•  #### Machine Learning for Developers #### Overview of this book

Most of us have heard about the term Machine Learning, but surprisingly the question frequently asked by developers across the globe is, “How do I get started in Machine Learning?”. One reason could be attributed to the vastness of the subject area because people often get overwhelmed by the abstractness of ML and terms such as regression, supervised learning, probability density function, and so on. This book is a systematic guide teaching you how to implement various Machine Learning techniques and their day-to-day application and development. You will start with the very basics of data and mathematical models in easy-to-follow language that you are familiar with; you will feel at home while implementing the examples. The book will introduce you to various libraries and frameworks used in the world of Machine Learning, and then, without wasting any time, you will get to the point and implement Regression, Clustering, classification, Neural networks, and more with fun examples. As you get to grips with the techniques, you’ll learn to implement those concepts to solve real-world scenarios for ML applications such as image analysis, Natural Language processing, and anomaly detections of time series data. By the end of the book, you will have learned various ML techniques to develop more efficient and intelligent applications.
Preface  Free Chapter
Introduction - Machine Learning and Statistical Science The Learning Process Clustering Linear and Logistic Regression Neural Networks Convolutional Neural Networks Recurrent Neural Networks Recent Models and Developments Software Installation and Configuration # Loss function definition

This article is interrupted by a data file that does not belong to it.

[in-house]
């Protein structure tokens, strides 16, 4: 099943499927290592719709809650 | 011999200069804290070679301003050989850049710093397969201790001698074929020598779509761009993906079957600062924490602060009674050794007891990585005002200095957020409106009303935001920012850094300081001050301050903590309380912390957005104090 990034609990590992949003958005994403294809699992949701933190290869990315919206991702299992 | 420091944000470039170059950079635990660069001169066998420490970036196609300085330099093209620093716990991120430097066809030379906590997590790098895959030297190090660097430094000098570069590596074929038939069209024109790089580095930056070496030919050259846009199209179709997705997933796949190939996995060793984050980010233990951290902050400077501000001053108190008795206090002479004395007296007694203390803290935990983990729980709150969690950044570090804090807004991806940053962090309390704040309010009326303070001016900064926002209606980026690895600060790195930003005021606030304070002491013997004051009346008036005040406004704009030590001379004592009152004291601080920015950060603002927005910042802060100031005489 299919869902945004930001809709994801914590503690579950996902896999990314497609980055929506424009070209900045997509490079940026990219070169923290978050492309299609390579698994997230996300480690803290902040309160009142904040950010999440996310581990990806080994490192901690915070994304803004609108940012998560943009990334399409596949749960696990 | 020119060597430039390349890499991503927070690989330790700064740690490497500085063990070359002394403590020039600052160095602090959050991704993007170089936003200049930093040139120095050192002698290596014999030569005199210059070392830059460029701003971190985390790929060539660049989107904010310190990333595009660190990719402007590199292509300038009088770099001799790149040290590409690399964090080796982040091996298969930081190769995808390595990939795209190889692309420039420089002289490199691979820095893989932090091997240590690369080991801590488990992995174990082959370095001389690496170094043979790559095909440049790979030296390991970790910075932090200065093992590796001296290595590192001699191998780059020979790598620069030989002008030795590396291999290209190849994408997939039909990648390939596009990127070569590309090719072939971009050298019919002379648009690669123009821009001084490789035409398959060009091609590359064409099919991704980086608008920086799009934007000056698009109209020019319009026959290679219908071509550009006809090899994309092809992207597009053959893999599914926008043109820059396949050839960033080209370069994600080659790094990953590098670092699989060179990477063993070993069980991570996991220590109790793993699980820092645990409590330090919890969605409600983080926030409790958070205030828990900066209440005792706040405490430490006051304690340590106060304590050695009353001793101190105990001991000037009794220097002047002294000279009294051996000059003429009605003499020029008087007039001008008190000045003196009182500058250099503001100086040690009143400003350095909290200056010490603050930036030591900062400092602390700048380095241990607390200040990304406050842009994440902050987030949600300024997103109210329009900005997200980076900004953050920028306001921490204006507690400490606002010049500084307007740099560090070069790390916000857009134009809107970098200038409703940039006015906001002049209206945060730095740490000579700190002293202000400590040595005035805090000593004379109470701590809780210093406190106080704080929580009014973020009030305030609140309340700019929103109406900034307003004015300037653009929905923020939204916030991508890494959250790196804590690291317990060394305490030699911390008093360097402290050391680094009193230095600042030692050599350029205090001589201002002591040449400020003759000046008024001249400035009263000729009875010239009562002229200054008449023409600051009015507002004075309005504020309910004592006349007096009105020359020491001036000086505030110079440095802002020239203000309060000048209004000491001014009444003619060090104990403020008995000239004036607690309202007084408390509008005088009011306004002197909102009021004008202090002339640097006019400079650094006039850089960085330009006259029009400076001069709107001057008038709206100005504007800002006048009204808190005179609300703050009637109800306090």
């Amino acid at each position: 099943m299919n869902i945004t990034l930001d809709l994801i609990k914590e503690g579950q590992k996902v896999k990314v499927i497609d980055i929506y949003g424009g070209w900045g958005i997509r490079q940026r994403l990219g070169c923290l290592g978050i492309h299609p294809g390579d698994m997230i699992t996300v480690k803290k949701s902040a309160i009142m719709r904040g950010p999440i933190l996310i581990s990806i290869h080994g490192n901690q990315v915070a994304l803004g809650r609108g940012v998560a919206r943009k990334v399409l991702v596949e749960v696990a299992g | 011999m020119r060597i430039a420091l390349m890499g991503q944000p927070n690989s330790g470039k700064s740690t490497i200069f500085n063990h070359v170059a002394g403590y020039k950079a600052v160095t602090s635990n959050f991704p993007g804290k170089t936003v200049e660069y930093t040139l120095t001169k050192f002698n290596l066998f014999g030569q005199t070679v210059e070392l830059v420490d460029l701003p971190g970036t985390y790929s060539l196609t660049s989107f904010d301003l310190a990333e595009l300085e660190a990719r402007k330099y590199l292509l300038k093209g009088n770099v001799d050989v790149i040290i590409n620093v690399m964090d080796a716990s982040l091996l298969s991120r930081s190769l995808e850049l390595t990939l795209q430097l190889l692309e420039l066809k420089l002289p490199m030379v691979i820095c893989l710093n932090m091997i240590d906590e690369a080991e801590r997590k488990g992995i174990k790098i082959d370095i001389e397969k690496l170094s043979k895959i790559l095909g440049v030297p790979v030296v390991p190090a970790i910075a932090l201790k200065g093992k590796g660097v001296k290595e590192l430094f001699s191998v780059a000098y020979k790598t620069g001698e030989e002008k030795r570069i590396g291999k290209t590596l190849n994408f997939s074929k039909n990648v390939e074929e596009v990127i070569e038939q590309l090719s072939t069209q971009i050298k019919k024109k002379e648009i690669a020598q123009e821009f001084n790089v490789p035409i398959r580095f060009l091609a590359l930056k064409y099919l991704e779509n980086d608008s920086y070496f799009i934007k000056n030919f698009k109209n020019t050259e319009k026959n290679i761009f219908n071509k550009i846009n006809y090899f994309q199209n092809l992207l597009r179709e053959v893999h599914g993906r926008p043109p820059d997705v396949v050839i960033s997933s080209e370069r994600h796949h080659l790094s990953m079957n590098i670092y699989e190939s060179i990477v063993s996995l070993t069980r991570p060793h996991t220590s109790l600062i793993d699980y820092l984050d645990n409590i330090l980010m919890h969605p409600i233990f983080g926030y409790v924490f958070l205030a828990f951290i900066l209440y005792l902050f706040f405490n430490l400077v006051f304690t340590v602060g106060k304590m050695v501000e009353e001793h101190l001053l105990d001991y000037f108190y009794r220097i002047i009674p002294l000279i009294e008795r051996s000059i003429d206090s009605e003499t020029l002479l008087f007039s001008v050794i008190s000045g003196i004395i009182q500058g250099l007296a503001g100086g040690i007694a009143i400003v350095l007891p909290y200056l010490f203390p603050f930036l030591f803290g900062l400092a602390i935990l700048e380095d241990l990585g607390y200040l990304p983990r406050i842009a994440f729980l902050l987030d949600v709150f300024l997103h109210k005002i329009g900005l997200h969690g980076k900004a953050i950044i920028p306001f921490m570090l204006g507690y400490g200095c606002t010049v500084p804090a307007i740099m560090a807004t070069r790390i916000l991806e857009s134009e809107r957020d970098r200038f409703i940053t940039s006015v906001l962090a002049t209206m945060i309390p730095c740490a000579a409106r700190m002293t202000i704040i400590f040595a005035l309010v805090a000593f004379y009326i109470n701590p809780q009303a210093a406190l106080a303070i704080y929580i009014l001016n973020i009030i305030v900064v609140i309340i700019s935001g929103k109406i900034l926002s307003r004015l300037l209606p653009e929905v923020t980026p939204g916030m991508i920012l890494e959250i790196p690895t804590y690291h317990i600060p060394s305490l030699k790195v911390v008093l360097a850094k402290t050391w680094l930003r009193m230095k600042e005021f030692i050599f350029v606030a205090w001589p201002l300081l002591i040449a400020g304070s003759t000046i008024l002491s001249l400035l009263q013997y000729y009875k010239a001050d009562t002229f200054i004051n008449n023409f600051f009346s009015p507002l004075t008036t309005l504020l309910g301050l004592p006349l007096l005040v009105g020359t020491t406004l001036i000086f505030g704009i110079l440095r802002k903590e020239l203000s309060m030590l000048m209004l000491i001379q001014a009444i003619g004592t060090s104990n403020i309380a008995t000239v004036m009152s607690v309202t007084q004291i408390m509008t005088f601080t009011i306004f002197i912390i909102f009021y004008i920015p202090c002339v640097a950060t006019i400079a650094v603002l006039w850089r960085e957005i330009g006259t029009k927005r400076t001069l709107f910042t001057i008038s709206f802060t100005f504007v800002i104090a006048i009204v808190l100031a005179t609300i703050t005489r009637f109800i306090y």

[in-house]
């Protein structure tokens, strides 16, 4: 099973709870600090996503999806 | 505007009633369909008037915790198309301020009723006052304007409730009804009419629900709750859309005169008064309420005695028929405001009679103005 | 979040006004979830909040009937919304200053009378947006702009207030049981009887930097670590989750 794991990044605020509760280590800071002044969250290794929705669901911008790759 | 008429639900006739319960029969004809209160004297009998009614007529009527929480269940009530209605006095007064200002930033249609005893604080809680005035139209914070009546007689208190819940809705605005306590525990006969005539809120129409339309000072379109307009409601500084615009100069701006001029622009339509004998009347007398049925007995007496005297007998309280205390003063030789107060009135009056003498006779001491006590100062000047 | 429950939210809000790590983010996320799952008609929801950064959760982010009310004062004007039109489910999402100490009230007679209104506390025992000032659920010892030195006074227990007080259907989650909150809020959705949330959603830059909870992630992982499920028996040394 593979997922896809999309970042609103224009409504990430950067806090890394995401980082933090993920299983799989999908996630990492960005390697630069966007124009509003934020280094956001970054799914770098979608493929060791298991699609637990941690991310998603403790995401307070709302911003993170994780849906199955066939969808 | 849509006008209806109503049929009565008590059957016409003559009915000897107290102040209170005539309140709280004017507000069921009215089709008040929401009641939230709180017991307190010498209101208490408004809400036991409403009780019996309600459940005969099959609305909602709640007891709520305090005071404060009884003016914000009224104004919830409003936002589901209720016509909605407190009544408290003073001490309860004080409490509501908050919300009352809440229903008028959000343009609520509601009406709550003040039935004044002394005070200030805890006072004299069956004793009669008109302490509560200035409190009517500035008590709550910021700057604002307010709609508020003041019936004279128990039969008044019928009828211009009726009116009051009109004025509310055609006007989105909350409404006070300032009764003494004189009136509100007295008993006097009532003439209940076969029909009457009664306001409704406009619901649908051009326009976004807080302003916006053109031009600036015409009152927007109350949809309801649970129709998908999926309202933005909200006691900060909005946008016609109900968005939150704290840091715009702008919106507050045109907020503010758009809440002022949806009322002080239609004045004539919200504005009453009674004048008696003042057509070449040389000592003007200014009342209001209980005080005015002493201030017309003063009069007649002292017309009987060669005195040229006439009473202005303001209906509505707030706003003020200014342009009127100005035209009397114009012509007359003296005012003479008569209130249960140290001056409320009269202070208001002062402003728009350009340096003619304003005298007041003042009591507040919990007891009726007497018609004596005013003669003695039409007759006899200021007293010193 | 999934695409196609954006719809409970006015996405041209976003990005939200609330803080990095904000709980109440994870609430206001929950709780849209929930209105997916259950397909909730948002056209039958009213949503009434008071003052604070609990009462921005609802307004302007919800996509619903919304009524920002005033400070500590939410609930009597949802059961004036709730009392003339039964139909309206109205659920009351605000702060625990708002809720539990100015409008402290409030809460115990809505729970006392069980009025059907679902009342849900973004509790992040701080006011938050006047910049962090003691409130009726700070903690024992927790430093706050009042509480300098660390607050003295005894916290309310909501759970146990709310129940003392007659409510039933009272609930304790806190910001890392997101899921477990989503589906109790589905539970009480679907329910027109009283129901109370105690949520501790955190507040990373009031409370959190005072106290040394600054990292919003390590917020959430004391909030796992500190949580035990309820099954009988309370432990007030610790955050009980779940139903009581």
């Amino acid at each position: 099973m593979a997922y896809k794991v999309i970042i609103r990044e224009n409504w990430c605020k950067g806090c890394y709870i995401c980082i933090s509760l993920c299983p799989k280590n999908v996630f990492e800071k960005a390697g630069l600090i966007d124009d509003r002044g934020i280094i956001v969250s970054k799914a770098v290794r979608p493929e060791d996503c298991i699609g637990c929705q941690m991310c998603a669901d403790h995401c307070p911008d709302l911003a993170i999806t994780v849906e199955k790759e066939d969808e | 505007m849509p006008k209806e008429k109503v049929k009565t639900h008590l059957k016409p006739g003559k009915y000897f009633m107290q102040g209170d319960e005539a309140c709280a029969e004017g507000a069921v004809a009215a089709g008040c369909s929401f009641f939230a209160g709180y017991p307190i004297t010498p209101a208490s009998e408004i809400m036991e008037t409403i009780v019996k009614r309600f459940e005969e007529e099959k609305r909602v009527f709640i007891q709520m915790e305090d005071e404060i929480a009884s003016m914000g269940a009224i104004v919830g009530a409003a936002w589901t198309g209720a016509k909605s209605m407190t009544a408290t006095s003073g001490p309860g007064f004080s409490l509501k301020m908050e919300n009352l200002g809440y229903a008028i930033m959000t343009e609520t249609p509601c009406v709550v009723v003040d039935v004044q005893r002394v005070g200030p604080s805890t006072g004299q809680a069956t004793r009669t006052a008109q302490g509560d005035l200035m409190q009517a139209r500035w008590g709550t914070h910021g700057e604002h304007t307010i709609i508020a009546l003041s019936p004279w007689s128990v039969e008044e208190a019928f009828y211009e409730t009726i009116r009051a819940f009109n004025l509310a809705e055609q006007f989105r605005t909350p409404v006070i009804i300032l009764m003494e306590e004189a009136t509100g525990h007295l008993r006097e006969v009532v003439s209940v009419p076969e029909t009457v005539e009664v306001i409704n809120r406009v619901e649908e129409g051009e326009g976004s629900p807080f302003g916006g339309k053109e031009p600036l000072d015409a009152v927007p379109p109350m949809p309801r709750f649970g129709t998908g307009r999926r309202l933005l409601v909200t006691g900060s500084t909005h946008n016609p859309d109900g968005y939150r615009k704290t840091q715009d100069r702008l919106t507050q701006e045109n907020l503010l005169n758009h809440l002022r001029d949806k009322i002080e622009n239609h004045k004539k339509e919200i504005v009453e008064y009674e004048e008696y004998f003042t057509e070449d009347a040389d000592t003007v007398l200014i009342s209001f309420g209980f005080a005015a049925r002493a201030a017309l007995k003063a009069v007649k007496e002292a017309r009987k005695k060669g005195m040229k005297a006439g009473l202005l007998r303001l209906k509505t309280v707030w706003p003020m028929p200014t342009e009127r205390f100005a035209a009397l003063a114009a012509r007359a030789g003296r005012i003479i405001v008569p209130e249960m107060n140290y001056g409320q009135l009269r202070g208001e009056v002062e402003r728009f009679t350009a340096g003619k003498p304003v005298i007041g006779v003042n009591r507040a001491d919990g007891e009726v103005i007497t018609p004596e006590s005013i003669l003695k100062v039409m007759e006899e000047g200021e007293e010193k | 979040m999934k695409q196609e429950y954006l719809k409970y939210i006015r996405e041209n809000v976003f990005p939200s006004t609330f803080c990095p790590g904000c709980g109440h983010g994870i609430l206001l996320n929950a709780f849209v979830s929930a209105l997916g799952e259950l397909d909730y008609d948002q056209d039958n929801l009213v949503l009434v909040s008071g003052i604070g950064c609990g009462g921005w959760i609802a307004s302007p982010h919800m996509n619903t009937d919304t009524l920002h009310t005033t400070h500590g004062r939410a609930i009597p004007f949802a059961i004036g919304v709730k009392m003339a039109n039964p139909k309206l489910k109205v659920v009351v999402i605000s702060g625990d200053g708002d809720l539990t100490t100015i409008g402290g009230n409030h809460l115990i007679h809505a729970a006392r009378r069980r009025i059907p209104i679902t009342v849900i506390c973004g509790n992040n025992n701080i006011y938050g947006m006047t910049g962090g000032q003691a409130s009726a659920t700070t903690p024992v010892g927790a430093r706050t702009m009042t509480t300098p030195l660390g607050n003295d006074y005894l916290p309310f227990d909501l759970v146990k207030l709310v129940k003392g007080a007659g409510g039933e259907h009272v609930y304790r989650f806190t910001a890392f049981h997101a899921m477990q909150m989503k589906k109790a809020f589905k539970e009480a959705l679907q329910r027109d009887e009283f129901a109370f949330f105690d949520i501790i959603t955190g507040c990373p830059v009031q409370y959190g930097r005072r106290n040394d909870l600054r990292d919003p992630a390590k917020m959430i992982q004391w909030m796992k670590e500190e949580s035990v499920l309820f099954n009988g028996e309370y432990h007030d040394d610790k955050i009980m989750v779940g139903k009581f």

This machine learning process step is also very important because it provides a distinctive measure of the quality of your model, and if wrongly chosen, it could either ruin the accuracy of the model or its efficiency in the speed of convergence.

Expressed in a simple way, the loss function is a function that measures the distance from the model's estimated value to the real expected value.

An important fact that we have to take into account is that the objective of almost all of the models is to minimize the error function, and for this, we need it to be differentiable, and the derivative of the error function should be as simple as possible.

Another fact is that when the model gets increasingly complex, the derivative of the error will also get more complex, so we will need to approximate solutions for the derivatives with iterative methods...